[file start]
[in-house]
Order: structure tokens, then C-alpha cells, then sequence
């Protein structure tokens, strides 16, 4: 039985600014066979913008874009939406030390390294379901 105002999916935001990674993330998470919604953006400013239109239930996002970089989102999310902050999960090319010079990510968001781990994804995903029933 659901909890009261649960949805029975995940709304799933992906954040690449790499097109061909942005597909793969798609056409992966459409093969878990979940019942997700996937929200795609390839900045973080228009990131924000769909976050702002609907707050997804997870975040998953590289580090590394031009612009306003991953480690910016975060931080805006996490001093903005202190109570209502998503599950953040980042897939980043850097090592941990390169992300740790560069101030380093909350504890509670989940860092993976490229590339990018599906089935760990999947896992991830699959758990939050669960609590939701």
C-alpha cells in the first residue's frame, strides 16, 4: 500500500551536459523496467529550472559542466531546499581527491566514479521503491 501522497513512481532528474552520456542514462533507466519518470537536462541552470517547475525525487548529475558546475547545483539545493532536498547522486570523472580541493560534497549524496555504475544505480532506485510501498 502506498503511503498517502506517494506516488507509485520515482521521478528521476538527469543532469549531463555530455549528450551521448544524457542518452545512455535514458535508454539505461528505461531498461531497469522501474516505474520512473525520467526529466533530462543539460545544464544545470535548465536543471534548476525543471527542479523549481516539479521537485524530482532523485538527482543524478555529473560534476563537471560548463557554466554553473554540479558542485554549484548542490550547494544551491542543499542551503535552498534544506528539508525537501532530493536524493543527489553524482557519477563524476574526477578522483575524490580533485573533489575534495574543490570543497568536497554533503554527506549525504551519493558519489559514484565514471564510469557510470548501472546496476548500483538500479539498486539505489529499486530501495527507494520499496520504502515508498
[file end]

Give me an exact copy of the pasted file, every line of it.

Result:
[in-house]
Order: structure tokens, then C-alpha cells, then sequence
């Protein structure tokens, strides 16, 4: 039985600014066979913008874009939406030390390294379901 105002999916935001990674993330998470919604953006400013239109239930996002970089989102999310902050999960090319010079990510968001781990994804995903029933 659901909890009261649960949805029975995940709304799933992906954040690449790499097109061909942005597909793969798609056409992966459409093969878990979940019942997700996937929200795609390839900045973080228009990131924000769909976050702002609907707050997804997870975040998953590289580090590394031009612009306003991953480690910016975060931080805006996490001093903005202190109570209502998503599950953040980042897939980043850097090592941990390169992300740790560069101030380093909350504890509670989940860092993976490229590339990018599906089935760990999947896992991830699959758990939050669960609590939701």
C-alpha cells in the first residue's frame, strides 16, 4: 500500500551536459523496467529550472559542466531546499581527491566514479521503491 501522497513512481532528474552520456542514462533507466519518470537536462541552470517547475525525487548529475558546475547545483539545493532536498547522486570523472580541493560534497549524496555504475544505480532506485510501498 502506498503511503498517502506517494506516488507509485520515482521521478528521476538527469543532469549531463555530455549528450551521448544524457542518452545512455535514458535508454539505461528505461531498461531497469522501474516505474520512473525520467526529466533530462543539460545544464544545470535548465536543471534548476525543471527542479523549481516539479521537485524530482532523485538527482543524478555529473560534476563537471560548463557554466554553473554540479558542485554549484548542490550547494544551491542543499542551503535552498534544506528539508525537501532530493536524493543527489553524482557519477563524476574526477578522483575524490580533485573533489575534495574543490570543497568536497554533503554527506549525504551519493558519489559514484565514471564510469557510470548501472546496476548500483538500479539498486539505489529499486530501495527507494520499496520504502515508498